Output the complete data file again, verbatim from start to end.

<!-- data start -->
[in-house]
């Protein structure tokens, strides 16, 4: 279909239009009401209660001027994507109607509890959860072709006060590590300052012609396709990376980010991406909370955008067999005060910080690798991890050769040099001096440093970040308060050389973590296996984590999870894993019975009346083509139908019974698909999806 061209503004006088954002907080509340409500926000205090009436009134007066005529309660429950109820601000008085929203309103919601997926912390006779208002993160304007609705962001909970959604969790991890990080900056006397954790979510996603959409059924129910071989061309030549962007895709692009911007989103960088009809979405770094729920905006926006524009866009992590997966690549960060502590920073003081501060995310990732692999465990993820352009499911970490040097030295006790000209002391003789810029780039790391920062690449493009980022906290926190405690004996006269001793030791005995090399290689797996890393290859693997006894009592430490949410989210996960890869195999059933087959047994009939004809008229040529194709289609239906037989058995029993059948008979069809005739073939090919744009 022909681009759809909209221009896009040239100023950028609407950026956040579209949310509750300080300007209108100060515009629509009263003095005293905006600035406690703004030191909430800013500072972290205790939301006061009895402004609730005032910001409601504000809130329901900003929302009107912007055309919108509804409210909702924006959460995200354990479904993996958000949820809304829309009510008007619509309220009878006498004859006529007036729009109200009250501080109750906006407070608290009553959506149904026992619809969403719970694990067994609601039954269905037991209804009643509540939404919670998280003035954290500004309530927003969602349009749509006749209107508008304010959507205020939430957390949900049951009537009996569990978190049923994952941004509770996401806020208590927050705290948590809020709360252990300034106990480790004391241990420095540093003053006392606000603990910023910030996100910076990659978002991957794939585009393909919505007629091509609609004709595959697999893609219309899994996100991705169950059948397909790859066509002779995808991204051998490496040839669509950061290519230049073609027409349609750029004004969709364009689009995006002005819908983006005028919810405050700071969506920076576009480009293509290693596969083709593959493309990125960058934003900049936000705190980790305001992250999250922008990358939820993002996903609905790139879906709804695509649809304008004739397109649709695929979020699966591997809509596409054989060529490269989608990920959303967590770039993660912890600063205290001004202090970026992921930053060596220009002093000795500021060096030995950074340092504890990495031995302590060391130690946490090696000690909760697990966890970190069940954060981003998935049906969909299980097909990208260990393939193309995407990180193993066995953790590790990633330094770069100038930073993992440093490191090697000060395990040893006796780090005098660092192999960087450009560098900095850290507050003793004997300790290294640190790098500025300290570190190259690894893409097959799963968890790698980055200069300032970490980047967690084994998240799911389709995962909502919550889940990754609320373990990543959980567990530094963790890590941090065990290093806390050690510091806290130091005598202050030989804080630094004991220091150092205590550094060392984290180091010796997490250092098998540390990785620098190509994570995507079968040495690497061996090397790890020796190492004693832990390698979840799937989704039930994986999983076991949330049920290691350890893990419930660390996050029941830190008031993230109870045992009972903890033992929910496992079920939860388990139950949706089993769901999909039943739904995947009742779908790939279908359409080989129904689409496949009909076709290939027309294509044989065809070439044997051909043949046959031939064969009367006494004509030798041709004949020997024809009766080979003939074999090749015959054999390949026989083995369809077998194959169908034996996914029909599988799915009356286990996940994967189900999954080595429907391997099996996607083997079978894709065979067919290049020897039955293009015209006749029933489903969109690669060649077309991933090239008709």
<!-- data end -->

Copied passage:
[in-house]
């Protein structure tokens, strides 16, 4: 279909239009009401209660001027994507109607509890959860072709006060590590300052012609396709990376980010991406909370955008067999005060910080690798991890050769040099001096440093970040308060050389973590296996984590999870894993019975009346083509139908019974698909999806 061209503004006088954002907080509340409500926000205090009436009134007066005529309660429950109820601000008085929203309103919601997926912390006779208002993160304007609705962001909970959604969790991890990080900056006397954790979510996603959409059924129910071989061309030549962007895709692009911007989103960088009809979405770094729920905006926006524009866009992590997966690549960060502590920073003081501060995310990732692999465990993820352009499911970490040097030295006790000209002391003789810029780039790391920062690449493009980022906290926190405690004996006269001793030791005995090399290689797996890393290859693997006894009592430490949410989210996960890869195999059933087959047994009939004809008229040529194709289609239906037989058995029993059948008979069809005739073939090919744009 022909681009759809909209221009896009040239100023950028609407950026956040579209949310509750300080300007209108100060515009629509009263003095005293905006600035406690703004030191909430800013500072972290205790939301006061009895402004609730005032910001409601504000809130329901900003929302009107912007055309919108509804409210909702924006959460995200354990479904993996958000949820809304829309009510008007619509309220009878006498004859006529007036729009109200009250501080109750906006407070608290009553959506149904026992619809969403719970694990067994609601039954269905037991209804009643509540939404919670998280003035954290500004309530927003969602349009749509006749209107508008304010959507205020939430957390949900049951009537009996569990978190049923994952941004509770996401806020208590927050705290948590809020709360252990300034106990480790004391241990420095540093003053006392606000603990910023910030996100910076990659978002991957794939585009393909919505007629091509609609004709595959697999893609219309899994996100991705169950059948397909790859066509002779995808991204051998490496040839669509950061290519230049073609027409349609750029004004969709364009689009995006002005819908983006005028919810405050700071969506920076576009480009293509290693596969083709593959493309990125960058934003900049936000705190980790305001992250999250922008990358939820993002996903609905790139879906709804695509649809304008004739397109649709695929979020699966591997809509596409054989060529490269989608990920959303967590770039993660912890600063205290001004202090970026992921930053060596220009002093000795500021060096030995950074340092504890990495031995302590060391130690946490090696000690909760697990966890970190069940954060981003998935049906969909299980097909990208260990393939193309995407990180193993066995953790590790990633330094770069100038930073993992440093490191090697000060395990040893006796780090005098660092192999960087450009560098900095850290507050003793004997300790290294640190790098500025300290570190190259690894893409097959799963968890790698980055200069300032970490980047967690084994998240799911389709995962909502919550889940990754609320373990990543959980567990530094963790890590941090065990290093806390050690510091806290130091005598202050030989804080630094004991220091150092205590550094060392984290180091010796997490250092098998540390990785620098190509994570995507079968040495690497061996090397790890020796190492004693832990390698979840799937989704039930994986999983076991949330049920290691350890893990419930660390996050029941830190008031993230109870045992009972903890033992929910496992079920939860388990139950949706089993769901999909039943739904995947009742779908790939279908359409080989129904689409496949009909076709290939027309294509044989065809070439044997051909043949046959031939064969009367006494004509030798041709004949020997024809009766080979003939074999090749015959054999390949026989083995369809077998194959169908034996996914029909599988799915009356286990996940994967189900999954080595429907391997099996996607083997079978894709065979067919290049020897039955293009015209006749029933489903969109690669060649077309991933090239008709």